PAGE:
Six people killed on bikes in Chicago this year

(Graphic by Katie Tamosiunas.)

This year in Chicago, there have been a total of six bike deaths — all of which have involved a large truck or van.

And of that number, two were college students in the Chicago area and one recent college graduate.

Chuyuan Qiu, an 18-year-old international student at Northwestern University, was hit by a truck driver in Evanston last month. No citations were served to the truck driver.

Lisa Kuivinen, a 20-year-old student at the Art Institute of Chicago, was struck when a semi-truck crossed right into the bike line on North Milwaukee Avenue in August.

Anastasia Kondrasheva, a recent graduate from Loyola University, was hit by a semi-truck at the intersection of Damen and Addison. Police reports said the truck was next to her and made a right turn onto Addison, causing it to hit her.

With three months remaining in 2016, the number of bike deaths in Chicago is already equal to its yearly average.

But Yinglai Chen, DePaul accounting graduate student, said she does not fear for her safety when biking through Chicago’s streets.

“I typically ride my bike for leisure on Lake Shore Drive,” she said. “But when I am riding from my apartment, I just do the best I can to stay in the bike lanes and be aware of other vehicles around me.”

All of this coincides with Chicago being named the most bike-friendly city in the U.S. of 2016 by Bicycling magazine ­— up one spot from 2015.

Bicycling magazine cited Chicago’s Divvy bike system and city initiatives making progress toward wider, more protected bike lanes as the reason for their ranking.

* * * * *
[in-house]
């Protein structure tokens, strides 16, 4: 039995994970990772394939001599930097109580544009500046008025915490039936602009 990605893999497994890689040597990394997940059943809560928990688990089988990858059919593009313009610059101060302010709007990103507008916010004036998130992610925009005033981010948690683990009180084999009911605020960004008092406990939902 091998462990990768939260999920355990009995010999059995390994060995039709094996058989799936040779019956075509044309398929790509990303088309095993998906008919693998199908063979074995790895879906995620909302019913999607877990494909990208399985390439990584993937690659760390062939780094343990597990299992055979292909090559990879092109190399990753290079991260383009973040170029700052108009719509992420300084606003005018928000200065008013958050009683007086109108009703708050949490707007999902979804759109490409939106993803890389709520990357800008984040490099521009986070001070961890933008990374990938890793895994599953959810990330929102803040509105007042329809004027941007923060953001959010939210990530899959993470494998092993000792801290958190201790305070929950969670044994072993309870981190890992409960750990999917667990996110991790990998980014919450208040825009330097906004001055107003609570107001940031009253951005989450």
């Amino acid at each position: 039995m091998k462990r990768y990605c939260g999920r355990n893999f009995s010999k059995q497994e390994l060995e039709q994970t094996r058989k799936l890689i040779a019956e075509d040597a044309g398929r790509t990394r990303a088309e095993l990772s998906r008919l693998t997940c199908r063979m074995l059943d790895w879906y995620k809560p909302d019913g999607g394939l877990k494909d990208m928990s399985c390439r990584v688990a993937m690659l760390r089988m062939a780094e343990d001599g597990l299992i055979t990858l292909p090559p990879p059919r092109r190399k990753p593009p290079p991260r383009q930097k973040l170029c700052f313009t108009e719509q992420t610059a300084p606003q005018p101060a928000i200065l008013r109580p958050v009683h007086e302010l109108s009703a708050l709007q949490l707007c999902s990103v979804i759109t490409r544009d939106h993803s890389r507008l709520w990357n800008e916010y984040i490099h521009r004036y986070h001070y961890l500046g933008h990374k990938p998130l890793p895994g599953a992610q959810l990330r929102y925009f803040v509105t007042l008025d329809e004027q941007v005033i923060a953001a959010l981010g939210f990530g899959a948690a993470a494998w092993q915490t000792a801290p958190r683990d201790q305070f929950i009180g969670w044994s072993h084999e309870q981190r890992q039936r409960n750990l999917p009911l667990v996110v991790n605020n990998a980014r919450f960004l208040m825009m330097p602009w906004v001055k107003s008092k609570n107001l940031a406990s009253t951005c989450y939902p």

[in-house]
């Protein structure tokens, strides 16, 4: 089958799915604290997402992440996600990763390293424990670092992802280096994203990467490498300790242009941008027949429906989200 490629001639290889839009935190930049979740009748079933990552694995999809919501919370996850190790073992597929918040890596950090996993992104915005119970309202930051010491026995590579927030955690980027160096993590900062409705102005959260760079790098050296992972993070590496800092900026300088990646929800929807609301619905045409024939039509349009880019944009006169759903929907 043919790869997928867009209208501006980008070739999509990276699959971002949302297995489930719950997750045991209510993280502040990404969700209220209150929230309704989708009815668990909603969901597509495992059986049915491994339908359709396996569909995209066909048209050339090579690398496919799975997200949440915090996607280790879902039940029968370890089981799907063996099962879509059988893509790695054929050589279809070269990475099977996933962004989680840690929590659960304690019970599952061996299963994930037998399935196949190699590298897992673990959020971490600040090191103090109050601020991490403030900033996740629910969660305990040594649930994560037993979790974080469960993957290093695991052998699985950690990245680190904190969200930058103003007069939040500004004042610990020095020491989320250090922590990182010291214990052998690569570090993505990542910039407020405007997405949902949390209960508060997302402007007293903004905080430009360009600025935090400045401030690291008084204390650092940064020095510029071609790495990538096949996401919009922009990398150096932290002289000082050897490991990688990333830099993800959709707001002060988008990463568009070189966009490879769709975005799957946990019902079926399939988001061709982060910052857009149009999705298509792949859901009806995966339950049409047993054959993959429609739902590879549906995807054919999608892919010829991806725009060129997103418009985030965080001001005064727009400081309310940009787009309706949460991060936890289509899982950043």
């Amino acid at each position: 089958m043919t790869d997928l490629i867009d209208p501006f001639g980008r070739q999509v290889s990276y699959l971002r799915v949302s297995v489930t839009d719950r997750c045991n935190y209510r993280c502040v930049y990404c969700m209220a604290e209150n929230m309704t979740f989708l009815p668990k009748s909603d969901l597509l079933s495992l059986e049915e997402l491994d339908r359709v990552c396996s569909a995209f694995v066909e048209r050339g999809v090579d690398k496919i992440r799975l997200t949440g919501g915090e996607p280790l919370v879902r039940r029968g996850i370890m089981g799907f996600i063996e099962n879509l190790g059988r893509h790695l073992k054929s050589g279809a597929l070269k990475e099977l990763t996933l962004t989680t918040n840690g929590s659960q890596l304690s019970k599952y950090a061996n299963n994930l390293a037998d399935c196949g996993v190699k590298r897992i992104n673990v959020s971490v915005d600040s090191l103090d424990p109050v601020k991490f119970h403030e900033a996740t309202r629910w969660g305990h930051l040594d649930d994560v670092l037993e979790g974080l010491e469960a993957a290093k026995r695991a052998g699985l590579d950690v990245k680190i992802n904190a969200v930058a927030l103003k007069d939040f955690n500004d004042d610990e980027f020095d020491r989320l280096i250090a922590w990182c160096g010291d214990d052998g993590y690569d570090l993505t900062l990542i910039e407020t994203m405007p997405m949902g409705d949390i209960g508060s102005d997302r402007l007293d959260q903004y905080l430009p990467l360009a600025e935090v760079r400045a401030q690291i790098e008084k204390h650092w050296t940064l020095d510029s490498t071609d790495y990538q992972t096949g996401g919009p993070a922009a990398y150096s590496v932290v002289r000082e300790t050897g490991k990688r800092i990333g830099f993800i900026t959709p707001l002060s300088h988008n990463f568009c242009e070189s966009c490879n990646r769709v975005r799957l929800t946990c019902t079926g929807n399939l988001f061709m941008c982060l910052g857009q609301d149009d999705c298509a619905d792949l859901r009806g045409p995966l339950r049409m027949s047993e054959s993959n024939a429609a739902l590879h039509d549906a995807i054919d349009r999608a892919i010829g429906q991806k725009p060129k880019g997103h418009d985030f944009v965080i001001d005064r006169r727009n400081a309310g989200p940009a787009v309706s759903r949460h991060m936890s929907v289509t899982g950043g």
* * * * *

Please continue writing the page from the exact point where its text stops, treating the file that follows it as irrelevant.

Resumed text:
“We’re thrilled about the ranking and are glad Chicago is getting recognized for a lot of hard work,” said Ted Villaire, communications director of the Active Transportation Alliance.

According to its website, the Active Transportation Alliance is an organization in Chicago that focuses on making bicycling, walking and public transportation safe and convenient.

Chen said she thinks this ranking is well deserved.

“Everything is organized efficiently in the city when I ride my bike,” she said. “The danger becomes more prominent when unaware of your surroundings.”

Chen said this also goes for biking on DePaul’s campuses in Lincoln Park and the Loop.

“Lincoln Park is much more suburban in feeling, but you still need to be cautious,” she said. “And the Loop campus is right downtown, so it’s a lot more action and movement happening. It can be dangerous.”

However, the safety for students riding bikes on campus is not a responsibility that falls to DePaul University. Instead, it falls to the city.

“While bicyclists are regulated by the city rather than the university, we encourage students to learn the rules of the road before venturing out on city streets,” said Bob Wachowski, director of DePaul Public Safety.

“We clearly have a lot of work to do to ensure that everyone feels safe using our streets”      – Ted Villaire, Communications Director Active Transportation Alliance